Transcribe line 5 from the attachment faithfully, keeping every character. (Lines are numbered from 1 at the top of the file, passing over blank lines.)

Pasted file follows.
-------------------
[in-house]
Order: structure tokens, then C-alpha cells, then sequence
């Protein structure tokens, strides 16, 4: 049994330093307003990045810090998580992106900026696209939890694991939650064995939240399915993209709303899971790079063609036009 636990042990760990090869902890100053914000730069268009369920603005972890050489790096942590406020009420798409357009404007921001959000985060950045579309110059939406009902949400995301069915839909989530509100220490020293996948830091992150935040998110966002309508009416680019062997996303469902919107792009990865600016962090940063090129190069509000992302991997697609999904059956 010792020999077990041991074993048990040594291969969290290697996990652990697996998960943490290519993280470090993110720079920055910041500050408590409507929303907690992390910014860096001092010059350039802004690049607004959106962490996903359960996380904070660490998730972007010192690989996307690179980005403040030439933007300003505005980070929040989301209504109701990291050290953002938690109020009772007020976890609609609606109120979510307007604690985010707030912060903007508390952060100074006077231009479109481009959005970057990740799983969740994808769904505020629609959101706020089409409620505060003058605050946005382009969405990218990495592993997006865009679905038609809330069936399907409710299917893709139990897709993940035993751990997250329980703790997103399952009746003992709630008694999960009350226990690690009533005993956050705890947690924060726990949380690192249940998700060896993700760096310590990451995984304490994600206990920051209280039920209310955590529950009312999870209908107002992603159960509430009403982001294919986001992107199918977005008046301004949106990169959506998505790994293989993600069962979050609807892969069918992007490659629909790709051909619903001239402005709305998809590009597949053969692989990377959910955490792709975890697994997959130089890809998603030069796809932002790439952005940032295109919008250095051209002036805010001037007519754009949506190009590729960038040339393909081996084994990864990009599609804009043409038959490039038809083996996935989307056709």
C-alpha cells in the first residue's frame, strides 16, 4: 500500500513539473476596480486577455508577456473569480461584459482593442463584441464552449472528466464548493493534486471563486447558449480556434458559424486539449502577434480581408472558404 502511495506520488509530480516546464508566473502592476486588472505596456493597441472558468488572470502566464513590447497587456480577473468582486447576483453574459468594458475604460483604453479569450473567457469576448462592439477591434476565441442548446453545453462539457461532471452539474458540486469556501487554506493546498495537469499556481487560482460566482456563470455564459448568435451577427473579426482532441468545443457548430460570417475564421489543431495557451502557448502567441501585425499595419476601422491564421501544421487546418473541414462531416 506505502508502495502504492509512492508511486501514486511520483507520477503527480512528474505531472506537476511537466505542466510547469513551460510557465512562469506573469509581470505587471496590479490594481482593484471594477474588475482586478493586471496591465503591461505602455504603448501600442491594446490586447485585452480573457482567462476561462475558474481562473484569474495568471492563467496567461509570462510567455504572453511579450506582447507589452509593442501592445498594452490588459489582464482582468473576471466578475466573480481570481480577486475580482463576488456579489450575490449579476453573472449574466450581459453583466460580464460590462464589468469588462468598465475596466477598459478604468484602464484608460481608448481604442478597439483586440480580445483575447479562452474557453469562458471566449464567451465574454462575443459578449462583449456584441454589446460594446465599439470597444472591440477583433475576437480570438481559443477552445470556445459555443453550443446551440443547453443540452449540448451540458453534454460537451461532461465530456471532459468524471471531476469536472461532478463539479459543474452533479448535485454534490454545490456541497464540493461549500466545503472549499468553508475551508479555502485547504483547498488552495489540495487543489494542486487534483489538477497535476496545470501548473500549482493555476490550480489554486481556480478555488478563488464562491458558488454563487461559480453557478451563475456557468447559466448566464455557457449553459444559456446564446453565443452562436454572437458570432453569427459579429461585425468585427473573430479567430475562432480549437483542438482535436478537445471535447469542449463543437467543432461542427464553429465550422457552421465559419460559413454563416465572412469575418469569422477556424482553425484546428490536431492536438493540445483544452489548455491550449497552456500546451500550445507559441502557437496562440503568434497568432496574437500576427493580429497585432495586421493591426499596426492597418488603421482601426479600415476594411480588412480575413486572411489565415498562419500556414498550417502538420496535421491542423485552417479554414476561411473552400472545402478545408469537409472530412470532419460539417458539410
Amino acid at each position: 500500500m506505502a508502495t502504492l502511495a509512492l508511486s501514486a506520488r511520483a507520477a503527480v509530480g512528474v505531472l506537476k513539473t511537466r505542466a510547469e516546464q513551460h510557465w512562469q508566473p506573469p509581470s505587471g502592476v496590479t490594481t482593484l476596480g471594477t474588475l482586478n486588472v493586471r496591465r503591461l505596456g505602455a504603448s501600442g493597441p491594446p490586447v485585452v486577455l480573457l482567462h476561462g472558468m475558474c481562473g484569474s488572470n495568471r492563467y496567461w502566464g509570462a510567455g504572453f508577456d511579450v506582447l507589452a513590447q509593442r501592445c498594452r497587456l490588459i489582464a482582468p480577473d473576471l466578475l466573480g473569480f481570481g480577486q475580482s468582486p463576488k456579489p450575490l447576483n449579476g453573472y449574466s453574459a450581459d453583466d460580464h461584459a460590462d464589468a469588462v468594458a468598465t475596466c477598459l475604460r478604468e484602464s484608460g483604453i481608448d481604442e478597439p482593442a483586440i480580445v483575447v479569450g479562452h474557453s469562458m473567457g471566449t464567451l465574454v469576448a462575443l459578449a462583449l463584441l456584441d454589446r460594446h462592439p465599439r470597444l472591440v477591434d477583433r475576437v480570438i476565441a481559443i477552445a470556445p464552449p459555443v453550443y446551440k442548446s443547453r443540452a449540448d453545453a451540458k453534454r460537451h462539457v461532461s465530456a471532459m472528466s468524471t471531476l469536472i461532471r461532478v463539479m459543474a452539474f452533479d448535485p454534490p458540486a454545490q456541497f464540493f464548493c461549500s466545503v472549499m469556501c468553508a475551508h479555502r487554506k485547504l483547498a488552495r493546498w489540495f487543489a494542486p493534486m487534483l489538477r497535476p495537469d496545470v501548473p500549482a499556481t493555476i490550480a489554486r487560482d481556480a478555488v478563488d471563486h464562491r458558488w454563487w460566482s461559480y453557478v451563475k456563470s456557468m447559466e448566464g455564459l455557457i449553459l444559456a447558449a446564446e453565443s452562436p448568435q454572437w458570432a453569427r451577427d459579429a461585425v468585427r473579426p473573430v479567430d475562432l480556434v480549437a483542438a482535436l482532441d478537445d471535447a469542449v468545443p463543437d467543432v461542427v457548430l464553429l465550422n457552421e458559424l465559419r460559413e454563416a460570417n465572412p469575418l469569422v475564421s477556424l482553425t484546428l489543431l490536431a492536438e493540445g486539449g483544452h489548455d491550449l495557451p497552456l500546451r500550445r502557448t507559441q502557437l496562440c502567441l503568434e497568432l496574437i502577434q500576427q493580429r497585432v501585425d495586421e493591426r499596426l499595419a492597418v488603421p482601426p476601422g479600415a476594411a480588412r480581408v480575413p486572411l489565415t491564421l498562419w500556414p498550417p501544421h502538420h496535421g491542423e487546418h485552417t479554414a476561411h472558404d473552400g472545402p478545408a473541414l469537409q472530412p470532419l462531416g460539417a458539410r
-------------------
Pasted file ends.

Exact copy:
Amino acid at each position: 500500500m506505502a508502495t502504492l502511495a509512492l508511486s501514486a506520488r511520483a507520477a503527480v509530480g512528474v505531472l506537476k513539473t511537466r505542466a510547469e516546464q513551460h510557465w512562469q508566473p506573469p509581470s505587471g502592476v496590479t490594481t482593484l476596480g471594477t474588475l482586478n486588472v493586471r496591465r503591461l505596456g505602455a504603448s501600442g493597441p491594446p490586447v485585452v486577455l480573457l482567462h476561462g472558468m475558474c481562473g484569474s488572470n495568471r492563467y496567461w502566464g509570462a510567455g504572453f508577456d511579450v506582447l507589452a513590447q509593442r501592445c498594452r497587456l490588459i489582464a482582468p480577473d473576471l466578475l466573480g473569480f481570481g480577486q475580482s468582486p463576488k456579489p450575490l447576483n449579476g453573472y449574466s453574459a450581459d453583466d460580464h461584459a460590462d464589468a469588462v468594458a468598465t475596466c477598459l475604460r478604468e484602464s484608460g483604453i481608448d481604442e478597439p482593442a483586440i480580445v483575447v479569450g479562452h474557453s469562458m473567457g471566449t464567451l465574454v469576448a462575443l459578449a462583449l463584441l456584441d454589446r460594446h462592439p465599439r470597444l472591440v477591434d477583433r475576437v480570438i476565441a481559443i477552445a470556445p464552449p459555443v453550443y446551440k442548446s443547453r443540452a449540448d453545453a451540458k453534454r460537451h462539457v461532461s465530456a471532459m472528466s468524471t471531476l469536472i461532471r461532478v463539479m459543474a452539474f452533479d448535485p454534490p458540486a454545490q456541497f464540493f464548493c461549500s466545503v472549499m469556501c468553508a475551508h479555502r487554506k485547504l483547498a488552495r493546498w489540495f487543489a494542486p493534486m487534483l489538477r497535476p495537469d496545470v501548473p500549482a499556481t493555476i490550480a489554486r487560482d481556480a478555488v478563488d471563486h464562491r458558488w454563487w460566482s461559480y453557478v451563475k456563470s456557468m447559466e448566464g455564459l455557457i449553459l444559456a447558449a446564446e453565443s452562436p448568435q454572437w458570432a453569427r451577427d459579429a461585425v468585427r473579426p473573430v479567430d475562432l480556434v480549437a483542438a482535436l482532441d478537445d471535447a469542449v468545443p463543437d467543432v461542427v457548430l464553429l465550422n457552421e458559424l465559419r460559413e454563416a460570417n465572412p469575418l469569422v475564421s477556424l482553425t484546428l489543431l490536431a492536438e493540445g486539449g483544452h489548455d491550449l495557451p497552456l500546451r500550445r502557448t507559441q502557437l496562440c502567441l503568434e497568432l496574437i502577434q500576427q493580429r497585432v501585425d495586421e493591426r499596426l499595419a492597418v488603421p482601426p476601422g479600415a476594411a480588412r480581408v480575413p486572411l489565415t491564421l498562419w500556414p498550417p501544421h502538420h496535421g491542423e487546418h485552417t479554414a476561411h472558404d473552400g472545402p478545408a473541414l469537409q472530412p470532419l462531416g460539417a458539410r